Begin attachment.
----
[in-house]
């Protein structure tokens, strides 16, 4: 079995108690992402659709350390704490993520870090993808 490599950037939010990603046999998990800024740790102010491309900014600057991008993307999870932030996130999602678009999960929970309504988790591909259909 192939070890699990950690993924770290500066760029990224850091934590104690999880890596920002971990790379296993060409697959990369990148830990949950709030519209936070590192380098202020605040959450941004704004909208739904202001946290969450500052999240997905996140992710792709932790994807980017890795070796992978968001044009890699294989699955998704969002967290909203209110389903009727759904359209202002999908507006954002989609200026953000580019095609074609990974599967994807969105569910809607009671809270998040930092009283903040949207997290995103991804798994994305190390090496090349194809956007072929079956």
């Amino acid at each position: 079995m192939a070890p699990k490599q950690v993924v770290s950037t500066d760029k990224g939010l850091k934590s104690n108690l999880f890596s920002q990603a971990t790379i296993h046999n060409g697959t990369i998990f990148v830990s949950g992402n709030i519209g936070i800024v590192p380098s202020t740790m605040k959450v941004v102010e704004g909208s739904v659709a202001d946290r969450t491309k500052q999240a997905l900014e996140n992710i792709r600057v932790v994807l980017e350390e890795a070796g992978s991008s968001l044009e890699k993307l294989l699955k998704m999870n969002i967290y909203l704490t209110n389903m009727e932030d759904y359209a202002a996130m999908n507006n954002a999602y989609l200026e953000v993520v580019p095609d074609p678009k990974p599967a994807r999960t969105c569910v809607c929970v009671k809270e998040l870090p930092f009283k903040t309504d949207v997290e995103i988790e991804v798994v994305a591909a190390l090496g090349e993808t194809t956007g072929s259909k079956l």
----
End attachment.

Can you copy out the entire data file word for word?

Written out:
[in-house]
């Protein structure tokens, strides 16, 4: 079995108690992402659709350390704490993520870090993808 490599950037939010990603046999998990800024740790102010491309900014600057991008993307999870932030996130999602678009999960929970309504988790591909259909 192939070890699990950690993924770290500066760029990224850091934590104690999880890596920002971990790379296993060409697959990369990148830990949950709030519209936070590192380098202020605040959450941004704004909208739904202001946290969450500052999240997905996140992710792709932790994807980017890795070796992978968001044009890699294989699955998704969002967290909203209110389903009727759904359209202002999908507006954002989609200026953000580019095609074609990974599967994807969105569910809607009671809270998040930092009283903040949207997290995103991804798994994305190390090496090349194809956007072929079956």
């Amino acid at each position: 079995m192939a070890p699990k490599q950690v993924v770290s950037t500066d760029k990224g939010l850091k934590s104690n108690l999880f890596s920002q990603a971990t790379i296993h046999n060409g697959t990369i998990f990148v830990s949950g992402n709030i519209g936070i800024v590192p380098s202020t740790m605040k959450v941004v102010e704004g909208s739904v659709a202001d946290r969450t491309k500052q999240a997905l900014e996140n992710i792709r600057v932790v994807l980017e350390e890795a070796g992978s991008s968001l044009e890699k993307l294989l699955k998704m999870n969002i967290y909203l704490t209110n389903m009727e932030d759904y359209a202002a996130m999908n507006n954002a999602y989609l200026e953000v993520v580019p095609d074609p678009k990974p599967a994807r999960t969105c569910v809607c929970v009671k809270e998040l870090p930092f009283k903040t309504d949207v997290e995103i988790e991804v798994v994305a591909a190390l090496g090349e993808t194809t956007g072929s259909k079956l």